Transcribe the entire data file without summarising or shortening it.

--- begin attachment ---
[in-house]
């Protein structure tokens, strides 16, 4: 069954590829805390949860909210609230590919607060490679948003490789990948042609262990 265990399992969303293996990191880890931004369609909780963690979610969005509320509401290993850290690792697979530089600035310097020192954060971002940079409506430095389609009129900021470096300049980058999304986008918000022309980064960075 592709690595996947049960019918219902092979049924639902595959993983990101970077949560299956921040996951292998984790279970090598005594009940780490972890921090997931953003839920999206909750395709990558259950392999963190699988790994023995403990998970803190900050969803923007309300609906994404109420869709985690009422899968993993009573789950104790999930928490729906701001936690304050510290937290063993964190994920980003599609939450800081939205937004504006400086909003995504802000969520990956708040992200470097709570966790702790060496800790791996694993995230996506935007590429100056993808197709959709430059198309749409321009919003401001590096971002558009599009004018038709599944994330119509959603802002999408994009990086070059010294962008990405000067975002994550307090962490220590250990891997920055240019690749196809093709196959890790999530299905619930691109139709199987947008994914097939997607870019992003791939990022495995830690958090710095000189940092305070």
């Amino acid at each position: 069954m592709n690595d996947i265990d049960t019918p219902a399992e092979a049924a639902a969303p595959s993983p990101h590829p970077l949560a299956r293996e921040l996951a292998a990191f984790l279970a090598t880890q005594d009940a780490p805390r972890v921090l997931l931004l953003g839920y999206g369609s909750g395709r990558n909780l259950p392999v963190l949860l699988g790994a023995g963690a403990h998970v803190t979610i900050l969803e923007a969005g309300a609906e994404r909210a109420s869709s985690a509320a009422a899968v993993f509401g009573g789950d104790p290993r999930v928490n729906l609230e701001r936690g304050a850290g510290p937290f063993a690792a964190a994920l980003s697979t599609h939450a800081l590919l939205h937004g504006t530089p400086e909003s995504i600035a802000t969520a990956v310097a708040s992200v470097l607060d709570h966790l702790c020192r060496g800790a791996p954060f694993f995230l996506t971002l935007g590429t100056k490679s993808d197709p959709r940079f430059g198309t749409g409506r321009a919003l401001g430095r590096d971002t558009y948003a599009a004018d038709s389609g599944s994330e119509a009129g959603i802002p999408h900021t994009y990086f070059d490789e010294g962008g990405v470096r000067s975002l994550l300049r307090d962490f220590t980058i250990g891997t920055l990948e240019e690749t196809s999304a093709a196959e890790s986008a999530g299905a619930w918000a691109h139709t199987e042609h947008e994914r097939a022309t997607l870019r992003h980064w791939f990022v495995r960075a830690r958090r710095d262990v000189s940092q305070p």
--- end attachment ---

[in-house]
């Protein structure tokens, strides 16, 4: 069954590829805390949860909210609230590919607060490679948003490789990948042609262990 265990399992969303293996990191880890931004369609909780963690979610969005509320509401290993850290690792697979530089600035310097020192954060971002940079409506430095389609009129900021470096300049980058999304986008918000022309980064960075 592709690595996947049960019918219902092979049924639902595959993983990101970077949560299956921040996951292998984790279970090598005594009940780490972890921090997931953003839920999206909750395709990558259950392999963190699988790994023995403990998970803190900050969803923007309300609906994404109420869709985690009422899968993993009573789950104790999930928490729906701001936690304050510290937290063993964190994920980003599609939450800081939205937004504006400086909003995504802000969520990956708040992200470097709570966790702790060496800790791996694993995230996506935007590429100056993808197709959709430059198309749409321009919003401001590096971002558009599009004018038709599944994330119509959603802002999408994009990086070059010294962008990405000067975002994550307090962490220590250990891997920055240019690749196809093709196959890790999530299905619930691109139709199987947008994914097939997607870019992003791939990022495995830690958090710095000189940092305070």
């Amino acid at each position: 069954m592709n690595d996947i265990d049960t019918p219902a399992e092979a049924a639902a969303p595959s993983p990101h590829p970077l949560a299956r293996e921040l996951a292998a990191f984790l279970a090598t880890q005594d009940a780490p805390r972890v921090l997931l931004l953003g839920y999206g369609s909750g395709r990558n909780l259950p392999v963190l949860l699988g790994a023995g963690a403990h998970v803190t979610i900050l969803e923007a969005g309300a609906e994404r909210a109420s869709s985690a509320a009422a899968v993993f509401g009573g789950d104790p290993r999930v928490n729906l609230e701001r936690g304050a850290g510290p937290f063993a690792a964190a994920l980003s697979t599609h939450a800081l590919l939205h937004g504006t530089p400086e909003s995504i600035a802000t969520a990956v310097a708040s992200v470097l607060d709570h966790l702790c020192r060496g800790a791996p954060f694993f995230l996506t971002l935007g590429t100056k490679s993808d197709p959709r940079f430059g198309t749409g409506r321009a919003l401001g430095r590096d971002t558009y948003a599009a004018d038709s389609g599944s994330e119509a009129g959603i802002p999408h900021t994009y990086f070059d490789e010294g962008g990405v470096r000067s975002l994550l300049r307090d962490f220590t980058i250990g891997t920055l990948e240019e690749t196809s999304a093709a196959e890790s986008a999530g299905a619930w918000a691109h139709t199987e042609h947008e994914r097939a022309t997607l870019r992003h980064w791939f990022v495995r960075a830690r958090r710095d262990v000189s940092q305070p």